Remittances off to tepid start in 2019
Dollars sent by expatriate Filipinos to their local beneficiaries rose slightly in January, thanks to an increase in volumes sent home by both land- and sea-based overseas workers, the central bank said on Friday.
Bangko Sentral ng Pilipinas Governor Benjamin Diokno said personal remittances from the country’s workers stationed abroad grew by 3.4 percent year-on-year in January 2019 to reach $2.75 billion from $2.66 billion in the same period last year.
Personal remittances from land-based workers with work contracts of a year or more rose to $2.12 billion, 2.3 percent higher than $2.07 billion recorded in January 2018. Those from sea-based and land-based workers with work contracts of less than a year rose by 12.6 percent to $580 million from $520 million.
Meanwhile, cash remittances that were coursed through banks—which count only wages sent home by expatriate workers and excludes funds sent home by non-OFW Filipinos—totaled $2.48 billion in January 2019, a 4.4-percent growth from $2.38 billion last year.
This growth was in line with the increase in remittances from both land-based ($1.95 billion) and sea-based ($530 million) workers, which rose by 2.3 percent and 12.7 percent, respectively.
By country source, the United States registered the highest share of overall remittances at 35.5 percent, the central bank said.
It was followed by Saudi Arabia, Singapore, United Kingdom, United Arab Emirates, Japan, Canada, Qatar, Hong Kong and Kuwait. The combined remittances from these countries accounted for almost 78 percent of total cash remittances.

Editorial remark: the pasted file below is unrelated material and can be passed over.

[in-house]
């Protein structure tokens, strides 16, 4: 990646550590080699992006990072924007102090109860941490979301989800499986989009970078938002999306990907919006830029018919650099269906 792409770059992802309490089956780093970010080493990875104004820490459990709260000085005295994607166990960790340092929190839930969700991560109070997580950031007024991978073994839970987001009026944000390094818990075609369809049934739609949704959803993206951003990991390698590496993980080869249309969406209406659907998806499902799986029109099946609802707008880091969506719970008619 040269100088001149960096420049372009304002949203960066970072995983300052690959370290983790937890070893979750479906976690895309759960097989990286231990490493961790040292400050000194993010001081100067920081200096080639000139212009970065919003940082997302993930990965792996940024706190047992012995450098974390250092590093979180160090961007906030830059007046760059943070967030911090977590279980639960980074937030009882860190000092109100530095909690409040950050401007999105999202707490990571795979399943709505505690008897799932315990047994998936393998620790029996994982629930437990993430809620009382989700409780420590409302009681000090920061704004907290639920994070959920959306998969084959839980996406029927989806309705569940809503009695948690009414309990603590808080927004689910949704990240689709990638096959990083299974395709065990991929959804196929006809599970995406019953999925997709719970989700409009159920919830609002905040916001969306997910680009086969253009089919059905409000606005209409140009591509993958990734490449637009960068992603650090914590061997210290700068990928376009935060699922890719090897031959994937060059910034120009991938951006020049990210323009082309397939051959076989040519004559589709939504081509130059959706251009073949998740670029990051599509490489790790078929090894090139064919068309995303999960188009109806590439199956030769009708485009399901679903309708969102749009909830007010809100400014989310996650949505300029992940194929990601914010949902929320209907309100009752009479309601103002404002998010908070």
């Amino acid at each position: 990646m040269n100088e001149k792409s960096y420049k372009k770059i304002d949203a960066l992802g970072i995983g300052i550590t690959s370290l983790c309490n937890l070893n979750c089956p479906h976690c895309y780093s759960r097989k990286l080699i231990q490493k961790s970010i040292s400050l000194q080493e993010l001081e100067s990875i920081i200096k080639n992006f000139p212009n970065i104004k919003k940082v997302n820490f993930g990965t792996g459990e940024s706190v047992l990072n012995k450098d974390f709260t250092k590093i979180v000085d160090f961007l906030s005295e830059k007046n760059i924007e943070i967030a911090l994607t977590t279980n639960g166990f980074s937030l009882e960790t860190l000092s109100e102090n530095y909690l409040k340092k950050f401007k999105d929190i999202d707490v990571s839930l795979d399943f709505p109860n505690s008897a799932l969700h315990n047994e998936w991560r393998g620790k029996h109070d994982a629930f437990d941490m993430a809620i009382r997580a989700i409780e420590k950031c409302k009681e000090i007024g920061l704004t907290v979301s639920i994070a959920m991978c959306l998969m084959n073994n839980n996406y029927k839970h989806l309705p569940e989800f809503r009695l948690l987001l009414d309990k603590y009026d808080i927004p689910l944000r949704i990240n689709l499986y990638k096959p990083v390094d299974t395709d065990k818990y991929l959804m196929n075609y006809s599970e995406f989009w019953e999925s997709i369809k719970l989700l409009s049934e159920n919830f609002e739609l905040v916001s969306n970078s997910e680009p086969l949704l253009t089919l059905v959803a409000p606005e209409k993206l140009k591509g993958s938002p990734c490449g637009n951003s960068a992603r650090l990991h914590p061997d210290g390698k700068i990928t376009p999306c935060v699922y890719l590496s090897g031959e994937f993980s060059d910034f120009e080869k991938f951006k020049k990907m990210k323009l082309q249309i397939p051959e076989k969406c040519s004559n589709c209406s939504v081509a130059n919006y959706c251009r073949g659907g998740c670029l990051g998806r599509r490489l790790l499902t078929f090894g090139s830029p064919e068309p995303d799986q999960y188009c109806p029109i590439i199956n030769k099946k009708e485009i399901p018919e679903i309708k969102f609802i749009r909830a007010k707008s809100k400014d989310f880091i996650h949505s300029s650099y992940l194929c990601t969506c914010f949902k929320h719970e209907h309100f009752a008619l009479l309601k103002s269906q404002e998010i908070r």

For all of 2018, expatriate Filipinos sent $32.2 billion to their relatives and beneficiaries back home. This represented a growth of only 3 percent from the end-2017 level of $31.2 billion—the weakest annual growth in the last four years where rates stood between 3.8 percent (2015) and 7.5 percent (2014).
Historically, dollar remittances from overseas Filipinos have accounted for as much as 10 percent of domestic economic consumption, providing a key pillar of growth for the Philippines.
London-based Capital Economics had projected that the slowing growth of remittances from Filipinos living and working overseas would further widen the current-account deficit and put pressure on the peso.
For 2018, cash remittances rose by only 3.1 percent, the slowest since 2001 and Capital Economics expected the annual growth in the near term remaining at about 3 percent—half the average rate in the last 10 years.
In a March 14 report titled “Philippines: Is the slowdown in remittances a concern,” Capital Economics senior Asia economist Gareth Leather and Asia economist Alex Holmes said the easing remittances growth reflected the “improved performance of the Philippine economy, which made it easier for people to find employment at home and reduced the need for them to go overseas in search of work.”
The Philippines’ gross domestic product (GDP) has been expanding by more than 6 percent yearly since 2012, among the fastest in the region. The domestic unemployment rate also dropped to 10-year lows as the growing economy created more stable jobs in recent years.
Capital Economics also attributed the slowdown in remittances to fewer job opportunities in the Middle East amid a downturn in what had been a top destination for overseas Filipino workers (OFWs). “The [Middle East] is the source of 30 percent of remittances to the Philippines and there has been a marked slowdown in remittances from the region over the past few years,” it said.
With remittances accounting for a tenth of GDP, Capital Economics said weak inflows might “act as a drag on consumption and investment.” But despite easing dollar remittances, “with fiscal and monetary policy set to be loosened this year, economic growth should remain fairly strong,” it said. —DAXIM L. LUCAS
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